In our post-everything century in what remains of the increasingly mad Western World, how is a sane person to distinguish between straight news and satire? Or just lunatic raving? It’s not easy, and it can be very stressful to try. “That way madness lies,” Lear warned in another context.
This one I thought just had to be a joke — but there was no punch line to follow:
Word has just reached me that People for the Ethical Treatment of Animals has interrupted its campaign to get dogs and cats registered to vote in order to beseech Major League Baseball to stop using the term “bullpen” for the area where relief pitchers wait for their turn in the action and warm up. PETA claims — I’m not making this up — this long-established baseball designation is “outdated” and they wish it to be replaced with a more “animal friendly” name. “Words matter, and baseball ‘bullpens’ devalue talented players and mock the misery of sensitive animals,” PETA Executive Vice President Tracy Reiman wrote in a press release.
Well, Tracy, generations of talented players (and some not so talented) have logged countless hours in bullpens across the fruited plain without knowing, or even suspecting, that they were being devalued. (The devaluing comes when they lose a few miles per hour off their fastballs, their breaking pitches no longer bite, and they start having trouble finding the plate.) And I’d check with some rodeo bull-rider cowboys who are, in the words of that great George Strait song, “looking for eight when they pull that gate,” about just how sensitive bulls are. And there was no mention in the press release about whether PETA had surveyed bulls, none of whom to my knowledge has ever watched a baseball game, how they really feel about this matter.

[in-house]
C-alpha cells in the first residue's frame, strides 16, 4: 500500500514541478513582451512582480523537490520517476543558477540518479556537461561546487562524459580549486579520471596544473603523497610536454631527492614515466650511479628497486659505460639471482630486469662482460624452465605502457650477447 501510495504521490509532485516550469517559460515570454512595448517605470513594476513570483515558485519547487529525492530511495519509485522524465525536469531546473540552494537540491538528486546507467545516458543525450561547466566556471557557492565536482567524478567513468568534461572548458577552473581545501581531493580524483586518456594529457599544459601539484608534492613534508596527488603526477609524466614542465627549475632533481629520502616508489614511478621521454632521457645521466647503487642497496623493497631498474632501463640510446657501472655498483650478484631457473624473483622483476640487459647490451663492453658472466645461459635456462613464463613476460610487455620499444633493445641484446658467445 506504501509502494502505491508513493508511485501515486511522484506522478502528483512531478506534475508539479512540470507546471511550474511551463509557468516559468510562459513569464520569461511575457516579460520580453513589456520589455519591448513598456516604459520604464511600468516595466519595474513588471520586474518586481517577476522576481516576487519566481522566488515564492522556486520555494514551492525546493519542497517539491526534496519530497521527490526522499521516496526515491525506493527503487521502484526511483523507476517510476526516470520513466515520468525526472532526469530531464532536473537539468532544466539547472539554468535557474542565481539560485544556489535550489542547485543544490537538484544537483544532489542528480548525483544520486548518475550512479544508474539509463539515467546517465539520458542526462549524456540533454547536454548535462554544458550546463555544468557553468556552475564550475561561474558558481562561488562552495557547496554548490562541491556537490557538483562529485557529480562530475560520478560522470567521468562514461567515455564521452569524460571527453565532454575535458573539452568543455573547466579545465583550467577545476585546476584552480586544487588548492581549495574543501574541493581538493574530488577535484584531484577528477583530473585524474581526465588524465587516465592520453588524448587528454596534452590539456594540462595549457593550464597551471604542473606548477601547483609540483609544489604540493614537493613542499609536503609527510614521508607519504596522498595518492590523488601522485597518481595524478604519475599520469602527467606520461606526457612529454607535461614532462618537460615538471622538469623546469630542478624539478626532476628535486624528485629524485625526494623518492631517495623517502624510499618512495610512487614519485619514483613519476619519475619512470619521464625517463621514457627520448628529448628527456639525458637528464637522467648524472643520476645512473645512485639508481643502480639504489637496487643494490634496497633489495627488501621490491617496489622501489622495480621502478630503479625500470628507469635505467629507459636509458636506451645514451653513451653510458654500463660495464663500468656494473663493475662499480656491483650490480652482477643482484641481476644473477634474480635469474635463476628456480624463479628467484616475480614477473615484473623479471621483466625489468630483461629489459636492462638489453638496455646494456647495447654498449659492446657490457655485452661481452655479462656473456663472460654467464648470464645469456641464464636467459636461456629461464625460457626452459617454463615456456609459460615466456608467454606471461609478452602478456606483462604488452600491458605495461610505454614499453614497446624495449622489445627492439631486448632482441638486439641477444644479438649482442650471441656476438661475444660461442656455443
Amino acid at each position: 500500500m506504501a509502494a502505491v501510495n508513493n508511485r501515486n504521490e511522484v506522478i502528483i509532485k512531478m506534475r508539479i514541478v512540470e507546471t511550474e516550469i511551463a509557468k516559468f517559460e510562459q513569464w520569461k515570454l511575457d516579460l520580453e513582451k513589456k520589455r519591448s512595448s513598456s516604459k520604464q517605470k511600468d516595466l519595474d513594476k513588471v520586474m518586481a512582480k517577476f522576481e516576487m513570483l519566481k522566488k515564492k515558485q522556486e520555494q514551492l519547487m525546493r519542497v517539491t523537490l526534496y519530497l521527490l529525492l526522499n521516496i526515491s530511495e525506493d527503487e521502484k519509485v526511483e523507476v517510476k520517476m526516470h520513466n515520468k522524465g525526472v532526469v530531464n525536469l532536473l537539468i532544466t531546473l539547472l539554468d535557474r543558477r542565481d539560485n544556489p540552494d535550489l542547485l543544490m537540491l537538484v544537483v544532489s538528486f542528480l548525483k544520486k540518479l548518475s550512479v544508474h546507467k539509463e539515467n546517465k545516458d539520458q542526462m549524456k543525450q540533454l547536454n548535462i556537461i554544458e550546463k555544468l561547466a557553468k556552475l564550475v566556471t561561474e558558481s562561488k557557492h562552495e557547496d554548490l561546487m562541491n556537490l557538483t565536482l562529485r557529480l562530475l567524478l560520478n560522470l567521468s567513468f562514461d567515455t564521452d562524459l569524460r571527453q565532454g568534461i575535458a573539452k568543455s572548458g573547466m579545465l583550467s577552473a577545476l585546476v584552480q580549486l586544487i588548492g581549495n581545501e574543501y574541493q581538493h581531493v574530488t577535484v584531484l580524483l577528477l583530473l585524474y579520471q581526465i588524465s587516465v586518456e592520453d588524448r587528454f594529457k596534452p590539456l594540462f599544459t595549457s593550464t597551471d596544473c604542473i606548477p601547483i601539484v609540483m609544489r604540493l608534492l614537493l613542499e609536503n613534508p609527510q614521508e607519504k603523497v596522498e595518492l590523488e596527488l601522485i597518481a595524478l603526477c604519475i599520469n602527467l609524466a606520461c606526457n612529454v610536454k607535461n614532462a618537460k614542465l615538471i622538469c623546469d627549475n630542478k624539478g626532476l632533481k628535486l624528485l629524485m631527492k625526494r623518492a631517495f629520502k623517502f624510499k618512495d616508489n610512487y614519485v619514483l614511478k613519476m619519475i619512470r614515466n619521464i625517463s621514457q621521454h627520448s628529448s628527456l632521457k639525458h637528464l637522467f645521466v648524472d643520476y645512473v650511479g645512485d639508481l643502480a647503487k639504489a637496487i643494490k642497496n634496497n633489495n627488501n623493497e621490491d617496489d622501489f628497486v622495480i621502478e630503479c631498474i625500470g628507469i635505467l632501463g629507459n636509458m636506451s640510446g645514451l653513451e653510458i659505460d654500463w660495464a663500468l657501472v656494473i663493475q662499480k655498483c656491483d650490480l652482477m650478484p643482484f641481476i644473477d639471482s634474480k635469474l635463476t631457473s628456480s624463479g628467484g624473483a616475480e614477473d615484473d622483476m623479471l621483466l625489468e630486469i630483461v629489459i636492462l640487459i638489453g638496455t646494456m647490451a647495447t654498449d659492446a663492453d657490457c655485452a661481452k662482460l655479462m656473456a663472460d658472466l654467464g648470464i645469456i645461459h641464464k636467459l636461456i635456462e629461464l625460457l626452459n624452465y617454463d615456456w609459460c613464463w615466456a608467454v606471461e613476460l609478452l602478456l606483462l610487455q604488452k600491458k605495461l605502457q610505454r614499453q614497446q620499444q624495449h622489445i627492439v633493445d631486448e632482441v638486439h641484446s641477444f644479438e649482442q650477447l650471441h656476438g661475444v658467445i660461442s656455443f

Tracy goes on to claim that bullpens are where bulls are kept before they’re slaughtered. Not exactly. And I would have thought that Tracy would be more up on her animal nomenclature. For the most part bulls are not slaughtered. Some are kept for mating purposes. The more ornery feature in rodeos, where cowboys with little regard for their own life and limb try to stay for eight seconds or more on the rough back of about a ton of angry pot-roast. The unlucky ones (bulls, not cowboys) wind up in bullfighting rings. But the vast majority of male cattle, before they’re three years old are — how to put this nicely — disconnected, where upon they become steers and are destined for our dinner plates, where they bring us all — save vegetarians — great joy. (Medium rare please, with a baked potato, green vegetable, hot rolls and butter, and a nice cabernet.)
A possible corrective, according to PETA, would be to change the name of bullpen to “arm barn.” This way, players who had been “devalued” by having to wait their turn in bullpens would be empowered by being compared to barnyard animals. Connect those dots if you can. I surely can’t.
Of course this is all silly business, more easily laughed off than other language depredations committed by various groups of indignatos. But this isn’t the first time we’ve enjoyed a horse laugh at PETA’s concerns. Currently we’re dealing with an alien invasion at what used to be our southern border, rampant inflation, cynically stirred up racial animosities, a militarily and economically aggressive China, left social engineering run amok, insane policies that will lead to limited energy at mini-bar prices, and a president who makes Inspector Clouseau look like a genius and a model of grace and competence by comparison. With all these worthy matters to detain them, the privileged young people at PETA announce themselves concerned about possible psychological damage done to sensitive bulls by a sport not a single one of them (the bulls, not PETA members) are even aware of.
“Switching to arm barn would be a home run for baseball fans, players, and animals,” Tracy asserts. I wouldn’t suggest this to any baseball fans I know. It would almost certainly trigger a forceful reply that features the word bull, but not followed by the word pen.